So you have some bargaining power.
    Last edited by G_M; 08-09-2017 at 6:10 PM.
    • jackomdj
    • By jackomdj 8th Sep 17, 6:38 PM
    • 2,792 Posts
    • 3,476 Thanks
    jackomdj
    • #5
    • 8th Sep 17, 6:38 PM
    • #5
    • 8th Sep 17, 6:38 PM
    Thank you for your post, and the informaton given.

    In answer to your question, yes our current tenancy expires in Jan 2018, and this rent increase will commence from this new tenancy.

    Having looking at similar houses in the area, the rent increase is fairly similar (something I was not aware of as have not been looking for over 9 years)

    My argument really would be that it is a huge increase. But having just seen the information on the link you posted. If we put up too much of a fight, he could just give us notice anyway.

    Thanks again for you response. It is much appreciated.
    Originally posted by Becks81

    Are you saying your rise brings you in line with your local market rate? If so you could always look at it that you have had the benefit for several years of underpaying the local rate.
    • Cakeguts
    • By Cakeguts 8th Sep 17, 8:40 PM
    • 3,092 Posts
    • 4,283 Thanks
    Cakeguts
    • #6
    • 8th Sep 17, 8:40 PM
    • #6
    • 8th Sep 17, 8:40 PM
    If this is a now a market rent for the area the only way you can get to pay less is to move to a different area. Costs to the landlord will have risen over 9 years. You may find that the new amount of rent is the same ratio to your earnings as the rent you paid was 9 years ago and you have just got used to having a lower rent?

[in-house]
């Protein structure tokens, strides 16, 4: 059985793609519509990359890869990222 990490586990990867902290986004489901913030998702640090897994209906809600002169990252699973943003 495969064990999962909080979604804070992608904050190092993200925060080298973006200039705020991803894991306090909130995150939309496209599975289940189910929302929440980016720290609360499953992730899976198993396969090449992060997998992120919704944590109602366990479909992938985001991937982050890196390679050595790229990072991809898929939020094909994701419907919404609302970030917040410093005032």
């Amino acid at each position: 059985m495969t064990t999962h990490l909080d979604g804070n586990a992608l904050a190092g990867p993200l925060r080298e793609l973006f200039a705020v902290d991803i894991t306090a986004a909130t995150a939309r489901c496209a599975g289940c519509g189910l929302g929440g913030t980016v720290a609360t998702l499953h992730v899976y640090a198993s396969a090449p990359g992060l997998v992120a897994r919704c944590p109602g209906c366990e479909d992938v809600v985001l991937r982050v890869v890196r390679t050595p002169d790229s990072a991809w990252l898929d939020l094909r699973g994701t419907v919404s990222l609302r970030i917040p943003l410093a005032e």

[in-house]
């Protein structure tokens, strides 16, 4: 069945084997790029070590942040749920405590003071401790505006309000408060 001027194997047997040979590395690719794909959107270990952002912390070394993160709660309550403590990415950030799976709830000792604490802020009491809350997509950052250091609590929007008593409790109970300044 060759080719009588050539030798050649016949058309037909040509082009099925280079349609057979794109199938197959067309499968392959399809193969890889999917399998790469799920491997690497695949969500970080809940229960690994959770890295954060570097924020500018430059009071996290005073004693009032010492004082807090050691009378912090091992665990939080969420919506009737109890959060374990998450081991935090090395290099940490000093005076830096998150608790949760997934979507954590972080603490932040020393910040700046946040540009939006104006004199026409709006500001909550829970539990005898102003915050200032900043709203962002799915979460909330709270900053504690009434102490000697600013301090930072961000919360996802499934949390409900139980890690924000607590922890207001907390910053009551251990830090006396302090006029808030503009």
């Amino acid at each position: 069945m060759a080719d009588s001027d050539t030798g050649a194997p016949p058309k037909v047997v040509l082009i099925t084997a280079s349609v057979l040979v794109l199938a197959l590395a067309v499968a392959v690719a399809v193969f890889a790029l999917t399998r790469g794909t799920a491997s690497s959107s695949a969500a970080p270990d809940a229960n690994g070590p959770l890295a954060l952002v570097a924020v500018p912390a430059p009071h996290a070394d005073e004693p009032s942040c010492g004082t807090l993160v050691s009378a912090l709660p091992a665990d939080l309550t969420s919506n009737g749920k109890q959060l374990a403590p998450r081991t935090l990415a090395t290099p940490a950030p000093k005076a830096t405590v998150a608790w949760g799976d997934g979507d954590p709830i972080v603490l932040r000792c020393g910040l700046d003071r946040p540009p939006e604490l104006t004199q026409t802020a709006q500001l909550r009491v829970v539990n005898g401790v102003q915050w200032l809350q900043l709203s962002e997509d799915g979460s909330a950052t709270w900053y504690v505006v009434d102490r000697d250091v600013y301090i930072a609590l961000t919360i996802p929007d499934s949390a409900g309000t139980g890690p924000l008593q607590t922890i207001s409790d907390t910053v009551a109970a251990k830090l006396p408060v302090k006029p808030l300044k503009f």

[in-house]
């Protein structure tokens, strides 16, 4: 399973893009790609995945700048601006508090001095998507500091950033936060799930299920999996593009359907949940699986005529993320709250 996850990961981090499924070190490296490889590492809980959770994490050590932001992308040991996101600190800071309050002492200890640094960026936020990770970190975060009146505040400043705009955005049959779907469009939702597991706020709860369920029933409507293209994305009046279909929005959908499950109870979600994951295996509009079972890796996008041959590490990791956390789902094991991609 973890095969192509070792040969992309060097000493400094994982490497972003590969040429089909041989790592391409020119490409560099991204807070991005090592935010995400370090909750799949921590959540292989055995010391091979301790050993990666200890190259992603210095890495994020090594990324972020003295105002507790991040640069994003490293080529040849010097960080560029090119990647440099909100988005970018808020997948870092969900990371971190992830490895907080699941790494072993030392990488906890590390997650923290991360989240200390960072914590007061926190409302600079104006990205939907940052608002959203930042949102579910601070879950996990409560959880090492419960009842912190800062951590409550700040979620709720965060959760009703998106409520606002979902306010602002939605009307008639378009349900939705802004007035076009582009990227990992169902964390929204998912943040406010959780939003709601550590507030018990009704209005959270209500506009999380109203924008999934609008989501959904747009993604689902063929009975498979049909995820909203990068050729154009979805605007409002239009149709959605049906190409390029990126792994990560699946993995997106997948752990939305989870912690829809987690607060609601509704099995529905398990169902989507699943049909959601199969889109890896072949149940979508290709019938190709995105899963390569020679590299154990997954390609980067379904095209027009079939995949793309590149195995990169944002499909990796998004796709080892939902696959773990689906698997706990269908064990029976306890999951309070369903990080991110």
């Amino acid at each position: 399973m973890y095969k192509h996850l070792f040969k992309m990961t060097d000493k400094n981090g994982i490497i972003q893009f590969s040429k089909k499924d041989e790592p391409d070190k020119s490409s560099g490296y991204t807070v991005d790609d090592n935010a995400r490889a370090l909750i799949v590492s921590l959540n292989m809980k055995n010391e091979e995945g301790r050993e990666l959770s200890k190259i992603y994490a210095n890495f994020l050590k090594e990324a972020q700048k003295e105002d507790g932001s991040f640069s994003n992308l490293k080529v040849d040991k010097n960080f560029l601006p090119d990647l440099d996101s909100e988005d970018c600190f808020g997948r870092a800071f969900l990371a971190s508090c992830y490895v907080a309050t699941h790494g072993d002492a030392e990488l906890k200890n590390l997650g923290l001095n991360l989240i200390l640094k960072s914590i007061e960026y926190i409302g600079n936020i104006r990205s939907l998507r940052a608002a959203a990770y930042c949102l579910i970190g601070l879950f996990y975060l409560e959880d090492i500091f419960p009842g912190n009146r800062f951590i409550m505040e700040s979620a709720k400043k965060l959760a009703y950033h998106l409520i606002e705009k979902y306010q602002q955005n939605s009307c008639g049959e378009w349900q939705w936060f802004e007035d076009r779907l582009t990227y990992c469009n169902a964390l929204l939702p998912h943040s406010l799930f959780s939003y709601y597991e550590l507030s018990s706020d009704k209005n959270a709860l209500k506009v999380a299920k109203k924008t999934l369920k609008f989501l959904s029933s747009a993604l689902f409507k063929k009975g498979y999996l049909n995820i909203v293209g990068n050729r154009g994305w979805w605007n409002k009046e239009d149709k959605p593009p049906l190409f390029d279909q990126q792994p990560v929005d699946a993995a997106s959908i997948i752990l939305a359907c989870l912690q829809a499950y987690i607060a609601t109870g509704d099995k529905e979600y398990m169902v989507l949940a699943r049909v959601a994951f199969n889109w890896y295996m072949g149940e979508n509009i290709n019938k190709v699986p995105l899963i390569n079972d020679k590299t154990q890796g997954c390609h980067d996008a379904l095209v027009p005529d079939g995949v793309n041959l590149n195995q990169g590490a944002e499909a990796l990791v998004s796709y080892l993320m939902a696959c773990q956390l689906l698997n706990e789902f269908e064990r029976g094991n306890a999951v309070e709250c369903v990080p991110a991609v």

• Car1980
    • By Car1980 9th Sep 17, 5:36 AM
    • 233 Posts
    • 112 Thanks
    Car1980
    • #7
    • 9th Sep 17, 5:36 AM
    • #7
    • 9th Sep 17, 5:36 AM
    Geez. Even if you negotiate and halve it, it's still a big increase. It's a bloody nerve. I'd look elsewhere on principle
    • 00ec25
    • By 00ec25 9th Sep 17, 8:06 AM
    • 5,369 Posts
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    00ec25
    • #8
    • 9th Sep 17, 8:06 AM
    • #8
    • 9th Sep 17, 8:06 AM
    Geez. Even if you negotiate and halve it, it's still a big increase. It's a bloody nerve. I'd look elsewhere on principle
    Originally posted by Car1980
    its not a "nerve". The LL has been foolish in not increasing the rent by small amounts each year for the last 9 years and is now in the position where a step change is required to enable catch up.

    I appreciate that for many people this may well be true, but if your pay had been frozen for 9 years, would you ask for a 1% pay rise now or would you want more than that?
    • cjdavies
    • By cjdavies 9th Sep 17, 8:48 AM
    • 2,791 Posts
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    cjdavies
    • #9
    • 9th Sep 17, 8:48 AM
    • #9
    • 9th Sep 17, 8:48 AM
    I appreciate that for many people this may well be true, but if your pay had been frozen for 9 years, would you ask for a 1% pay rise now or would you want more than that?
    Originally posted by 00ec25
    Would want more, however would employers give that much of an increase?
    • caronoel
    • By caronoel 9th Sep 17, 9:45 AM
    • 774 Posts